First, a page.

Indonesia Launches Carbon Trading Mechanism for Coal Power Plants
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Indonesia on Wednesday launched the first phase of mandatory carbon trading for coal power plants, part of efforts by Southeast Asia’s biggest economy to boost renewable energy and achieve net zero emissions by 2060.
Coal makes up more than half of Indonesia’s power generation. The first stage of a carbon trading mechanism will cover 99 power plants with total installed capacity of 33.6 gigawatt directly connected to power grids owned by state utility Perusahaan Listrik Negara (PLN).
“There are 500,000 tonnes CO2 equivalent ready to be traded,” said energy ministry official Mohamad Priharto Dwinugroho.
The figure refers to an estimate of the excess emissions over a total 20 million tonnes CO2 equivalent emission quota given to the power plants.
Under the mechanism, power plants that emitted more carbon than their quota can buy carbon credits from plants with below-quota emissions or from renewable power plants.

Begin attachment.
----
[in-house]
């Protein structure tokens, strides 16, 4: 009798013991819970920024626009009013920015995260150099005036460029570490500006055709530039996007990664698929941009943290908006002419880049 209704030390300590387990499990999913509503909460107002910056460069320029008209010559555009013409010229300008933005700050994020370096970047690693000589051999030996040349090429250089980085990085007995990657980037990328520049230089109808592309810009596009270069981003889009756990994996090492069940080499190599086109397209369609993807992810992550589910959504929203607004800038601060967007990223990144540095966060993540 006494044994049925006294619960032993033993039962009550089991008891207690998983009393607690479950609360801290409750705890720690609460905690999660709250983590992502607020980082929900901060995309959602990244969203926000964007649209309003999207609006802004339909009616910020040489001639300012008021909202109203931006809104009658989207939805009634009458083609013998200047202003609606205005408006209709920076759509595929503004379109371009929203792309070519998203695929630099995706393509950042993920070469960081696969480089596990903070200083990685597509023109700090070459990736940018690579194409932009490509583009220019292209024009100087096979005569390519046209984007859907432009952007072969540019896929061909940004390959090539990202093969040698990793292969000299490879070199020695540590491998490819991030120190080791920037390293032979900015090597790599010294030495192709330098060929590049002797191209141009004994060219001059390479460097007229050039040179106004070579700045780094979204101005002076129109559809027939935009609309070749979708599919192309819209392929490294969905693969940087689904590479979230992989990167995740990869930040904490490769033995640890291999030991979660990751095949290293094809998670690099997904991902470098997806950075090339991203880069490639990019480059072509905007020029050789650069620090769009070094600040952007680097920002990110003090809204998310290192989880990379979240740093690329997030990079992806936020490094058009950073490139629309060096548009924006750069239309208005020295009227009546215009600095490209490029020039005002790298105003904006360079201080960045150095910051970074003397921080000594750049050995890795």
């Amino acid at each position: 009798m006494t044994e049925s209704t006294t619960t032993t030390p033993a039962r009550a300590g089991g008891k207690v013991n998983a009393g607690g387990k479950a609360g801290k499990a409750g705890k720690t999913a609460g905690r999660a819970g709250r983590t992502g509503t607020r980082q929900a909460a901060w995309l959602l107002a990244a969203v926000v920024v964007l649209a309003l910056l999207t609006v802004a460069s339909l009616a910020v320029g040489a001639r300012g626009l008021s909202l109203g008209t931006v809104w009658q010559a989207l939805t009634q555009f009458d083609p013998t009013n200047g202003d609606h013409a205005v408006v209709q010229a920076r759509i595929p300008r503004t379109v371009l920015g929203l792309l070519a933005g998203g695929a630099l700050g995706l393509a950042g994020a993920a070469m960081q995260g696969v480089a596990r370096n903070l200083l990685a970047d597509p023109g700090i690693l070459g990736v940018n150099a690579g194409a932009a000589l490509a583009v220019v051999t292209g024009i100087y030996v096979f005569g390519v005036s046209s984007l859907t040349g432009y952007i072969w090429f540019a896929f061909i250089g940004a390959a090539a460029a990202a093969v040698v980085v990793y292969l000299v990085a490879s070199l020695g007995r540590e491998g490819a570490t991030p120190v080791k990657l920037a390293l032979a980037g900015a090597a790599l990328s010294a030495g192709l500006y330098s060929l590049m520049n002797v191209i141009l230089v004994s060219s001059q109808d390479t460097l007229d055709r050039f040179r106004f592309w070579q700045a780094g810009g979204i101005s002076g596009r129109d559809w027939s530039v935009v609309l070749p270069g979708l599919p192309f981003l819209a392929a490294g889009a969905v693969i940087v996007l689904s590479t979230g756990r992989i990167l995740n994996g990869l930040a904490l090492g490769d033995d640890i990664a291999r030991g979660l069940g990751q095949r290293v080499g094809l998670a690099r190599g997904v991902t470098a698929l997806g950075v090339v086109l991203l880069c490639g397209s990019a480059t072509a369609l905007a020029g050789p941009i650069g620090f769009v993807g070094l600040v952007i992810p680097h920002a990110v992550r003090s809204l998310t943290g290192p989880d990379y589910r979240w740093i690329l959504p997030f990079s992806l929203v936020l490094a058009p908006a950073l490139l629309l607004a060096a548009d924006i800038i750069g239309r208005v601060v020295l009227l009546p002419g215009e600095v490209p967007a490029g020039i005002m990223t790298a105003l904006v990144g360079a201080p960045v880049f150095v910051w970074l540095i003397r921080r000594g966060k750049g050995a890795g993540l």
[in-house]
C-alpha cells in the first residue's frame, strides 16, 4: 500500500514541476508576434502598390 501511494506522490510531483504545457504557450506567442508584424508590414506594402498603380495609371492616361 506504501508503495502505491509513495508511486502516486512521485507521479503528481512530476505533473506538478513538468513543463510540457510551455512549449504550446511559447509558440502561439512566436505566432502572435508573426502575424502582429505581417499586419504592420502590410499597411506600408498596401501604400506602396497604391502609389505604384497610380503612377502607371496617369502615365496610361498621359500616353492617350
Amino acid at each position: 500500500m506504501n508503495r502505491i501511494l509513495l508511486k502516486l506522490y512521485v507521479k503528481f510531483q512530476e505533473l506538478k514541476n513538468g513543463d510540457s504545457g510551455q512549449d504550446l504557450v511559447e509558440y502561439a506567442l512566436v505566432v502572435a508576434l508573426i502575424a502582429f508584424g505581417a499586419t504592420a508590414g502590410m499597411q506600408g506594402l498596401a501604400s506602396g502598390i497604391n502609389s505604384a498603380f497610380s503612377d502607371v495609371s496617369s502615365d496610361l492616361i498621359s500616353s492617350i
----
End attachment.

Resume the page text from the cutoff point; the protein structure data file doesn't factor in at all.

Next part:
Dwinugroho said a market mechanism would set the price, but, according to an energy ministry study, the price may range between $2 and $18 per tonne.
Indonesia’s carbon trade applies to power plants with a capacity of at least 100 MW. Energy minister Arifin Tasrif said, however, it would later be rolled out to smaller coal plants and other fossil-fueled power plants, as well as power plants not connected to PLN’s grid.
“Carbon pricing is one of the policies that could increase energy efficiency, reduce dependence on carbon energy, imported energy and can be a source of income for the company and government,” Arifin said at the launch, adding that carbon trading in power generation could reduce carbon emissions by 36 million tonnes by 2030.
Arthur Simatupang, chairman of the Indonesian private power producers association, said power plants could now monetise their efforts to reduce carbon emissions.
One of the world’s biggest greenhouse gas emitters, Indonesia last year set a more ambitious target for reducing carbon emission by 31.89% on its own, or 43.2% with international support, by 2030.
That compared to its 2015 Paris Agreement pledge to cut emissions by 29% or 41% with international help.
Authorities are studying the implementation of a carbon exchange and plan to set up agencies to monitor and verify emission volumes.
Indonesia initially planned to tax the remaining carbon emissions that had not been offset by carbon credits, but the implementation has been delayed.